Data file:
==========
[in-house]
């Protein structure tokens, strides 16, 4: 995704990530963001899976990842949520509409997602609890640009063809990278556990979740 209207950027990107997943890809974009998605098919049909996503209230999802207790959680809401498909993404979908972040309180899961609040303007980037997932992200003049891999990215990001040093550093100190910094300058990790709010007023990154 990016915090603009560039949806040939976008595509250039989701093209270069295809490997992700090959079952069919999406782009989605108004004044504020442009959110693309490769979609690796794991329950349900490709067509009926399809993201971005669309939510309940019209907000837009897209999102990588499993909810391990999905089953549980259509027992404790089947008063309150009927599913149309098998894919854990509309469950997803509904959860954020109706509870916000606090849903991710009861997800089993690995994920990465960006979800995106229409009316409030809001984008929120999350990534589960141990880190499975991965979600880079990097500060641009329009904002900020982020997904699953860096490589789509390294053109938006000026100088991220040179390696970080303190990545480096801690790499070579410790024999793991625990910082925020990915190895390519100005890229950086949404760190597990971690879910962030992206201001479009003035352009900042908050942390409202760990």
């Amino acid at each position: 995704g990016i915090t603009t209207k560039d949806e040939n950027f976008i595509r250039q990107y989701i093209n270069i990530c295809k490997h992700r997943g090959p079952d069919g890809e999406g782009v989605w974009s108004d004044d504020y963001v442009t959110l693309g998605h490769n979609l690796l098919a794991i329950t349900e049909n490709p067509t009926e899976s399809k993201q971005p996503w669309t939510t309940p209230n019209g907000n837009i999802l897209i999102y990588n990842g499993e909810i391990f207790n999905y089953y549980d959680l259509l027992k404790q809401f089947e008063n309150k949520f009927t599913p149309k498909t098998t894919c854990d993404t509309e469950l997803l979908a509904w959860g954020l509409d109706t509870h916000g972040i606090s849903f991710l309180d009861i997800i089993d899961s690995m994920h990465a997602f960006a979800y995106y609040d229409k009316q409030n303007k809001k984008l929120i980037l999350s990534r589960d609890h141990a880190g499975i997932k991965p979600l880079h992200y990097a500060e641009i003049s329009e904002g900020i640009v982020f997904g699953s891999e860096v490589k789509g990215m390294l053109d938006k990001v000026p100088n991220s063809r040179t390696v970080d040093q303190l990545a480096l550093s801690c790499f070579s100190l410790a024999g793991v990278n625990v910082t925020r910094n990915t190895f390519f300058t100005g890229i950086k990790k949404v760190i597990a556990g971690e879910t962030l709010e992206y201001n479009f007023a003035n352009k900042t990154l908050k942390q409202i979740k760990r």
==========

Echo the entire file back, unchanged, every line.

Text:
[in-house]
């Protein structure tokens, strides 16, 4: 995704990530963001899976990842949520509409997602609890640009063809990278556990979740 209207950027990107997943890809974009998605098919049909996503209230999802207790959680809401498909993404979908972040309180899961609040303007980037997932992200003049891999990215990001040093550093100190910094300058990790709010007023990154 990016915090603009560039949806040939976008595509250039989701093209270069295809490997992700090959079952069919999406782009989605108004004044504020442009959110693309490769979609690796794991329950349900490709067509009926399809993201971005669309939510309940019209907000837009897209999102990588499993909810391990999905089953549980259509027992404790089947008063309150009927599913149309098998894919854990509309469950997803509904959860954020109706509870916000606090849903991710009861997800089993690995994920990465960006979800995106229409009316409030809001984008929120999350990534589960141990880190499975991965979600880079990097500060641009329009904002900020982020997904699953860096490589789509390294053109938006000026100088991220040179390696970080303190990545480096801690790499070579410790024999793991625990910082925020990915190895390519100005890229950086949404760190597990971690879910962030992206201001479009003035352009900042908050942390409202760990």
């Amino acid at each position: 995704g990016i915090t603009t209207k560039d949806e040939n950027f976008i595509r250039q990107y989701i093209n270069i990530c295809k490997h992700r997943g090959p079952d069919g890809e999406g782009v989605w974009s108004d004044d504020y963001v442009t959110l693309g998605h490769n979609l690796l098919a794991i329950t349900e049909n490709p067509t009926e899976s399809k993201q971005p996503w669309t939510t309940p209230n019209g907000n837009i999802l897209i999102y990588n990842g499993e909810i391990f207790n999905y089953y549980d959680l259509l027992k404790q809401f089947e008063n309150k949520f009927t599913p149309k498909t098998t894919c854990d993404t509309e469950l997803l979908a509904w959860g954020l509409d109706t509870h916000g972040i606090s849903f991710l309180d009861i997800i089993d899961s690995m994920h990465a997602f960006a979800y995106y609040d229409k009316q409030n303007k809001k984008l929120i980037l999350s990534r589960d609890h141990a880190g499975i997932k991965p979600l880079h992200y990097a500060e641009i003049s329009e904002g900020i640009v982020f997904g699953s891999e860096v490589k789509g990215m390294l053109d938006k990001v000026p100088n991220s063809r040179t390696v970080d040093q303190l990545a480096l550093s801690c790499f070579s100190l410790a024999g793991v990278n625990v910082t925020r910094n990915t190895f390519f300058t100005g890229i950086k990790k949404v760190i597990a556990g971690e879910t962030l709010e992206y201001n479009f007023a003035n352009k900042t990154l908050k942390q409202i979740k760990r």